MARIE Assembler

Discussion in 'Homework Help' started by alanspike, Dec 2, 2009.

  1. alanspike

    Thread Starter New Member

    Dec 2, 2009
    1
    0
    Hey guys, I'm working on an assignment and have been given this really difficult question to solve. Basically, I'm using the MARIE language, and have been asked to create a subroutine which simulates a binary shift left operation of data stored in the accumulator.

    To an extent I understand that a binary shift operation can be exampled as:
    001010 (shift left) 010100
    001010 (shift right) 000101

    I just have no idea how to implement this as a MARIE program. I've been theorising that considering MARIE coding runs on a hexadecimal/decimal system then I could possibly multiply the AC number by 10/16 to move the digits along... but I'm not sure.

    If any of you guys could explain this to me ill be very appreciative.

    This is what I was given as information on subroutines. As well as a hexadecimal multiplication program I developed.

     
    Last edited: Dec 2, 2009
  2. SgtWookie

    Expert

    Jul 17, 2007
    22,182
    1,728
    I've re-formatted your code (with some effort) as you used the Quote feature instead of the Code feature.

    In the future when posting program code, please use the "Go Advanced" button, and then click the "#" symbol on the toolbar above the text box.

    I've added some comments to your code, which you should think about.

    I spent some years programming large mainframe computers; some of it in Assembler. Comments in Assembler are a must, and must be updated when program changes are made. Comments make the intent of the program much easier to understand, and easier to determine where problems might lie.

    In Assembler, neatness counts.

    Code ( (Unknown Language)):
    1. /       Subroutine
    2. /
    3.          LOAD     X           / Retrieve X from variable list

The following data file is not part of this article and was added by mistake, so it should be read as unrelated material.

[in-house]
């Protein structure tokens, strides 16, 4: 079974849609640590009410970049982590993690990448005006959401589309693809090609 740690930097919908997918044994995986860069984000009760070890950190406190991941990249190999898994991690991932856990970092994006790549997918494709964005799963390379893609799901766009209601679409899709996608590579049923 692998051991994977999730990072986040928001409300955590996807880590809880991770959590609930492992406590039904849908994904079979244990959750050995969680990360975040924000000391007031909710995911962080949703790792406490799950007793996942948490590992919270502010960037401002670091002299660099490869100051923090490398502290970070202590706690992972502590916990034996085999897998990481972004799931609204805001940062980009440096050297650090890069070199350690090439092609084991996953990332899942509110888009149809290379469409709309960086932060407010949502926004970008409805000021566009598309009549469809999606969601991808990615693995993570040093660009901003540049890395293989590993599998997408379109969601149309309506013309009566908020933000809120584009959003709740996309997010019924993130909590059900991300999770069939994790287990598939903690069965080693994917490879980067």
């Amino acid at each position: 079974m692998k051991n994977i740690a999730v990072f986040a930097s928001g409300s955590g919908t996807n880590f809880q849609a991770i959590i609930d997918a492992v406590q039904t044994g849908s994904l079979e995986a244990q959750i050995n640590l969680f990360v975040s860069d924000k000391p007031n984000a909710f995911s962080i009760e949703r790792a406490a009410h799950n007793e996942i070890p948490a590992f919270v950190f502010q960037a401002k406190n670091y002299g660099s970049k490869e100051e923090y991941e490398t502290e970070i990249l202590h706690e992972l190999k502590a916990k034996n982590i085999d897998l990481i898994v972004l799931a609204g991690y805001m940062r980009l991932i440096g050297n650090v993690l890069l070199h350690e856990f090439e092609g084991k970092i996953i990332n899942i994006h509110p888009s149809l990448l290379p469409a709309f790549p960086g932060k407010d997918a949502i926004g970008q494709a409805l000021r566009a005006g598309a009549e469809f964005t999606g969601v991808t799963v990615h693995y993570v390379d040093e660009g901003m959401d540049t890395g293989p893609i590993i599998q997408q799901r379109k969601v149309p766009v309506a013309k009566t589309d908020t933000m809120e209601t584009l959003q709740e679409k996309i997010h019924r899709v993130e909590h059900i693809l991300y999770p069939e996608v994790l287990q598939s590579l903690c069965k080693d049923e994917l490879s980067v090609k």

4.          JNS      PROC        / Store the program counter in PROC
    5.          STORE    X           / Store accumulator in X
    6.          JNS      PROC        / Store the program counter in PROC
    7.          JNS      PROC        / Do it again; beats X-box right?
    8.          STORE    X           / And let's make sure X is really, really stored.
    9.          HALT                 / Screeching halt, right here.  Stop, do not pass GO, no $200.
    10. PROC,    DEC      0           / Let's throw some data in the middle of the program.
    11.          ADD      FIVE        / How on earth are we supposed to get here?
    12.          JUMPI    PROC        / OK, let's jump to an address that has data.  Kaboom!
    13. X,       DEC      3           / More data storage.  At least we didn't crash into it.
    14. FIVE,    DEC      5           / Decimal 5
    15. /          
    16. /               MULTIPLICATION
    17. /
    18.          LOAD     X           / There's that pesky X again.  How'd we get here?
    19.          STORE    Z           / Let's store it in Z, just for the heck of it.
    20.          JUMP     counter     / Off we go!
    21.  
    22. Loop,    LOAD     Z           / Get Z.  It used to be X.  Or something.
    23.          ADD      X           / OK, now AC = Z + X
    24.          STORE    Z           / Whatever it is, put it back.
    25.          JUMP     counter     / Let's jump one entire instruction ahead.
    26.  
    27. counter, LOAD     Y           / Let's load the mysterious Y varible...
    28.          SUBT     M           / ...and subtract the mysterious "M" from it...
    29.          STORE    Y           / ... then remember what the result was.
    30.          Skipcond 400         / If the AC is 0, skip the next instruction.
    31.          Jump     Loop        / If the AC was not 0, GOTO Loop
    32.  
    33.          LOAD     X           / Out of the loop - let's get X again.
    34.          output               / Display AC contents on console
    35.          Halt                 / End execution
    36. /
    37. /      Variables
    38. /
    39. X,       hex      20A
    40. Y,       hex      F
    41. M,       hex      1
    42. Z,       hex      0
    43.  
     
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